The good news, such as there is, is that NSN has landed a whopper of a contract to build out 60% of Vodafone Essar's 3G network in India. The remaining 40% goes to Ericsson. NSN also has the contract to build LightSquared's US wholesale LTE network. It looks like the devices side of Nokia is on board, as well - they're planning to make device radios that will support the half-and-half mobile/satellite L-band oddity.

Mobile-satellite operator TerreStar is running out of cash fast - it's also $100 million in hock to a hedge fund that lent it the money to build a second spaceship. That's only the beginning - in all there's about $1bn of debt, the company lost $200 million this year, and there's a total of $15m in cash on hand. But that hedge fund is also a shareholder. It happens to be none other than Harbinger Capital, Philip Falcone's company and the major investor in LightSquared.

Broadcom has acquired a company that designs dual-mode LTE/WiMAX chips.

Wired interviews the CTO of Ruckus Wireless on the possibilities for the TV whitespace spectrum and advanced 802.11 radios. He's cautiously positive and points out that there's a troublesome negative correlation between data demand (concentrated in town) and whitespace availability (concentrated in the countryside). Brough Turner explains why the spectrum is useful and why you should care.

Philip Sheppard @ 3UK is showing off the size of 3's radio network, with a Layar augmented reality app that picks out the base stations from the cityscape and highlights the ones added since 2007. Unfortunately, if you want the app (and we do) you need to get a job as a CSR in a 3 retail store. Curses.

Clearwire is selling chunks of spectrum - Connected Planet wonders with good reason if it's not essentially selling its future. Verizon Wireless denies any interest.

The government of Taiwan wants to spend $215m on its WiMAX development plan, almost entirely in order to support its chip exporters.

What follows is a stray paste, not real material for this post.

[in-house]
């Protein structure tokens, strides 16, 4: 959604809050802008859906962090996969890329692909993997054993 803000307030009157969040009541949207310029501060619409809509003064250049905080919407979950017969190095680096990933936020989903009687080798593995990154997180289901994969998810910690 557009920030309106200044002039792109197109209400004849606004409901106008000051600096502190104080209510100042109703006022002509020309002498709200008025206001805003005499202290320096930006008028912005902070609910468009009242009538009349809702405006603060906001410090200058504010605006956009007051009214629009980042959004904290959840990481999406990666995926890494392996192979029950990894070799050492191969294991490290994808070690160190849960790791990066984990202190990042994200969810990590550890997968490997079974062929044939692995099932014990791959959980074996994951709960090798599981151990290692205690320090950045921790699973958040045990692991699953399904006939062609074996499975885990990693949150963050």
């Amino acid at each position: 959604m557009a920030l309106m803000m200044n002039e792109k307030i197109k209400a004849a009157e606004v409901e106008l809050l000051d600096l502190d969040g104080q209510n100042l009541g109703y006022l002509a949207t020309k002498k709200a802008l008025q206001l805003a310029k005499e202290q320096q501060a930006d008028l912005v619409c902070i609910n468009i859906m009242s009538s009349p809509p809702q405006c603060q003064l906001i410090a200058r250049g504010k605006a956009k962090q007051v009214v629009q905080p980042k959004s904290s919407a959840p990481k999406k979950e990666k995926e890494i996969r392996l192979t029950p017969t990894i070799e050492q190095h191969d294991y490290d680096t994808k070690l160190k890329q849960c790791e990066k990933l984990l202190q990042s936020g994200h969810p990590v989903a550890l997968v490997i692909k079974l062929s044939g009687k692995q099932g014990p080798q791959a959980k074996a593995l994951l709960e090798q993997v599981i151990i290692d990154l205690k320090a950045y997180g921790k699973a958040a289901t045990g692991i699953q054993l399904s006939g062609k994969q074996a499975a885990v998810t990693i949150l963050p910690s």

Merger rumour of the week - AOL to buy Yahoo! the week after Time Warner confessed the merger was the "worst deal in corporate history". TelecomTV points out an obvious flaw - AOL would need to lever up and bring in several other investors, as it's actually a much smaller firm than Y! and arguably one with even worse problems. Yahoo! has a decent search engine, a significant advertising business, a variety of social applications and utilities, and quite a reasonable developer platform. AOL has Advertising.com and that's really about it.

Yahoo!, after all, is a huge Web 2.0 operation that makes money. When Jack Welch ran GE, they had a policy of only getting into any given business if they were certain of being the biggest or the second biggest player. Yahoo! is the No.2 in search, so if they can keep ahead of Microsoft's Bing they can at least follow Mr Welch's minor rules for now, although becoming the No.1 may be trickier...

Meanwhile, the aforementioned Bing wants to show you links that your Facebook contacts have shared in your search results. Nothing could possibly go wrong with the multiple levels of personal data disclosure there, could it?

Skype 5.0 is here (unless you're a Linux or Apple Mac user - some of us haven't had an update since 2.1) - it brings with it a shower of new features including a tabbed user interface and close integration with Facebook. As well as pulling in your updates and cross-referencing your contacts list, it lets you push events out from Skype to Facebook. All done with the magic of OAuth. In a way very unlike Facebook, though, you've got to explicitly choose to import Facebook contacts into Skype or to export Skype contacts and events into Facebook. Here are instructions on how to eliminate all traces of Skype-Facebook interaction.

They've also signed up KDDI as a network partner, using the thin client/SIP.skype.com model. That's quite a network partner...

Phil Wolff, meanwhile, has some thoughts about what Skype could do as a trusted data broker and VRM provider. It parallels a lot of Telco 2.0 thinking on this - with the important difference that Skype isn't a telco.

Voxeo launched a plugin for the popular jQuery JavaScript framework that provides an extension voice API for applications in the browser. You can use their Tropo.com platform, or in fact anything you like for the SIP connectivity.

YouView/Project Canvas CTO Anthony Rose gives more details of the project; Sky waits until the last possible moment to cry to OFCOM. Canvas better be good - the UK is still 18th in the world for broadband. And the FCC makes minor changes to the US cable TV regulatory framework.

O2 UK presses the button on location-based advertising by SMS.

The printers that know what you print and censor it. Detecting propaganda memes on Twitter. Anonymous hacks the MPAA. Total mobile surveillance: there's an app for that. GetJar struggles to distribute enough pig-squashing games. JavaScript's flaws - "Plus, I had to be done in ten days or something worse than JS would have happened. Something like PHP only worse..."